In a time when representation in entertainment is at the forefront of industry discussion, The Bachelorette’s Niranga Amarasinghe wants viewers to know he’s not merely meeting a diversity quota on the Channel Ten reality show.
The 28-year-old aircraft engineer, who moved to Australia from Sri Lanka when he was three years old, says “I’m definitely more than the brown guy” chasing love with Angie Kent.
Apart from wanting to “just try something different”, Niranga admits his decision to go on the show was somewhat influenced by his parents.
“Mum’s always asking when am I going to find someone and settle down because I’m getting pretty old now,” he told HuffPost Australia.
But his parents have never forced an arranged marriage which is still a common custom amongst some South Asian communities. Niranga says his mother and father are instead “happy for me to find someone on TV”.
“They’re pretty excited and open,” he said.
Being the only South Asian man in the group is also not so foreign to Niranga, and he didn’t feel uncomfortable whatsoever while on set.
“I have a group of mates that are completely diverse. It wasn’t anything new to me,” he said. “Obviously being in sporting teams and the only dark guy, I’ve grown up with that and I’m pretty comfortable with that whole situation.”
“I’m definitely more than the brown guy. I’m fun, I’m energetic. I’m there to make a little bit of a difference and take on the Aussie boys.”
However, beneath the aircraft engineer’s jovial demeanour is a compassionate side born out of his tough experiences as a child. Born in the Veyangoda village in Western Province, Sri Lanka, Niranga says he and his family lived in rough conditions before his parents chose to migrate to Brisbane, Australia 25 years ago.
“I was born in a village where they had mud houses, the roofs were made out of palm leaves,” he said. “Mum and dad were lucky enough to come over here with a couple of thousand dollars to live, and they worked and now they’ve got a multi-million dollar house from nothing.”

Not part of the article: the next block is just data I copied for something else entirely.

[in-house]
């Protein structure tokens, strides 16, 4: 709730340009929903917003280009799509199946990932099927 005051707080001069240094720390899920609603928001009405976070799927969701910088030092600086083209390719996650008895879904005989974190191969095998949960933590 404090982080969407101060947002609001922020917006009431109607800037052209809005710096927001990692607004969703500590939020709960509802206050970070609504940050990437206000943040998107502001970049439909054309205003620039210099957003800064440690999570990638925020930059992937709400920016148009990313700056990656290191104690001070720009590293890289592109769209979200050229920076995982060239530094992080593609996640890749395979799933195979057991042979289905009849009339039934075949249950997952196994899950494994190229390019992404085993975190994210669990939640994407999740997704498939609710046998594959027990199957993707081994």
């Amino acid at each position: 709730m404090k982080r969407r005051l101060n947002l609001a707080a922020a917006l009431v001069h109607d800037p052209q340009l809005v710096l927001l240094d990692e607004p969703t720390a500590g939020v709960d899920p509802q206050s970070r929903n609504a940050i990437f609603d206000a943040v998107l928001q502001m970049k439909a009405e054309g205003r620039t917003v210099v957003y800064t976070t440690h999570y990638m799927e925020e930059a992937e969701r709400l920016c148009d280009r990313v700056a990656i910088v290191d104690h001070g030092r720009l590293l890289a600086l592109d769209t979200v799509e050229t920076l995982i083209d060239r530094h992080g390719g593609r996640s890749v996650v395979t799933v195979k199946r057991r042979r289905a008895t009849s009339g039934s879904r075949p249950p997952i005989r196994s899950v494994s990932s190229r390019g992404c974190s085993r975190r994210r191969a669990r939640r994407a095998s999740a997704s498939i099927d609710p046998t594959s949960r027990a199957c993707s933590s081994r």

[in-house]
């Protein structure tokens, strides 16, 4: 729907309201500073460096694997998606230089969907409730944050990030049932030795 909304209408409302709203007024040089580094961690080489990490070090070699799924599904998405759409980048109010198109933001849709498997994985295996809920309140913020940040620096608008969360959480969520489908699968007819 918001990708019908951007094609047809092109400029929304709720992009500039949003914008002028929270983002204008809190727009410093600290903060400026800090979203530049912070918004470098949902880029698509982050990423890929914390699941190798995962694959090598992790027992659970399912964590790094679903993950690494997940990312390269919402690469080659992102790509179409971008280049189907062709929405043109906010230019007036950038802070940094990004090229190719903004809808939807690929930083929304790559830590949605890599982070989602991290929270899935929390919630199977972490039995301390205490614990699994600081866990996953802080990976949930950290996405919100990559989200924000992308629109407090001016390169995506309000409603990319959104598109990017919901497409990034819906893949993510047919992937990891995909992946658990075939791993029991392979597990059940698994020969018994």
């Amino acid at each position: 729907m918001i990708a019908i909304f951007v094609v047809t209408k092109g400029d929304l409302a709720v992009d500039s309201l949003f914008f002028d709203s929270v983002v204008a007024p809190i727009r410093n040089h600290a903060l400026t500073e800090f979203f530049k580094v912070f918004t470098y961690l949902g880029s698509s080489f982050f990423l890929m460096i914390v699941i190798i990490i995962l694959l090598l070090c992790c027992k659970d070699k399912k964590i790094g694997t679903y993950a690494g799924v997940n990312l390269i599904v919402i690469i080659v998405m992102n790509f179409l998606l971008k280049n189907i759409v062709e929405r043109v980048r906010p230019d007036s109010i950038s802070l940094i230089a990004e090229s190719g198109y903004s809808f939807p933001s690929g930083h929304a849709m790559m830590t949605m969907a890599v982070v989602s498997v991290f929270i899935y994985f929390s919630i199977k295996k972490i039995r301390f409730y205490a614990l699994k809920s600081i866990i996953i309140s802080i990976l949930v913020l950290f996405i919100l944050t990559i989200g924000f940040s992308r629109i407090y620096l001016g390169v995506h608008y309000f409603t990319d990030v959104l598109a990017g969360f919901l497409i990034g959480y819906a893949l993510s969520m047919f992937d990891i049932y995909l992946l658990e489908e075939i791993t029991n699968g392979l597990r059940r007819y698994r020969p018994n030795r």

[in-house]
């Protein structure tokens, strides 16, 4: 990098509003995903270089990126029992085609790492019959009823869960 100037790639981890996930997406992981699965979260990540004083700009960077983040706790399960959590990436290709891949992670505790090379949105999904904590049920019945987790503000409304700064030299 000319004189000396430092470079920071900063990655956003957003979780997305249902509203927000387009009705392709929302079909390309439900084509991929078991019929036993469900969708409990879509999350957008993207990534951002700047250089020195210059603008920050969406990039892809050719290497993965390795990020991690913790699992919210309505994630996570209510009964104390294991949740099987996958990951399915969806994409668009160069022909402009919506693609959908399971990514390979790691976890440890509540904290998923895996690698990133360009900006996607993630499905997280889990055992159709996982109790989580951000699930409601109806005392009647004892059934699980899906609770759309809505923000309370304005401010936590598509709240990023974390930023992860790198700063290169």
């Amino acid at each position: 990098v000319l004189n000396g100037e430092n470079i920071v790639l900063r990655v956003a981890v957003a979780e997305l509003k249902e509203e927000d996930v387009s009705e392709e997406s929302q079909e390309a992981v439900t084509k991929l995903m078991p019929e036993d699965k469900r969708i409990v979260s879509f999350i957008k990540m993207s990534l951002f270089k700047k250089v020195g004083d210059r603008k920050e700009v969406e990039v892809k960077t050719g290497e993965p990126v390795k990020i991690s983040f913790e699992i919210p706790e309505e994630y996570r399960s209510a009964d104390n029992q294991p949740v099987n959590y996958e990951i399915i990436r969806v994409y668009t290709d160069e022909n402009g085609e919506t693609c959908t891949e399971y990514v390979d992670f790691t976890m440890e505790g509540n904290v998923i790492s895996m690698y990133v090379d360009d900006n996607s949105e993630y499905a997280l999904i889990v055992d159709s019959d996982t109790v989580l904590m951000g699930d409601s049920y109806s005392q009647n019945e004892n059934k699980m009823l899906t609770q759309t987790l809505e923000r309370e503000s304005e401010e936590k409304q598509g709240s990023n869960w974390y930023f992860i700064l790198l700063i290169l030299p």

With his own childhood experiences front of mind, Niranga approached his friend Carlyle Wells-Peris, who had founded the Bayside Community Outreach, and together they joined forces to launch the NA-Sri Lanka Outreach - Kids in Need charity earlier this year before he entered The Bachelorette mansion.
Through this project, he hopes to help children in his home village who “don’t really have much support”. The Queensland government has already helped by donating hospital supplies, and Niranga’s upcoming charity clothing line aims to raise funds for the cause.
“It’s about where I’ve come from and to help people like me when I was younger and make a difference,” he said. “All my [extended] family’s still over there and I go back now and then”.
The last time Niranga went back to Sri Lanka was in January. “That’s when we took a whole lot of laptops to schools over there and we gave them out,” he said. “People like us that are Sri Lankan and living overseas are helping.”
He says immigration from Sri Lanka to Australia, especially after the Civil War between the Sri Lankan government and the Liberation Tigers of Tamil Eelam from 1989 to 2009 has “really helped those people suffering from the war... it gives them a second chance and a new life”.
The Bachelorette premieres on Wednesday at 7:30pm on Channel Ten.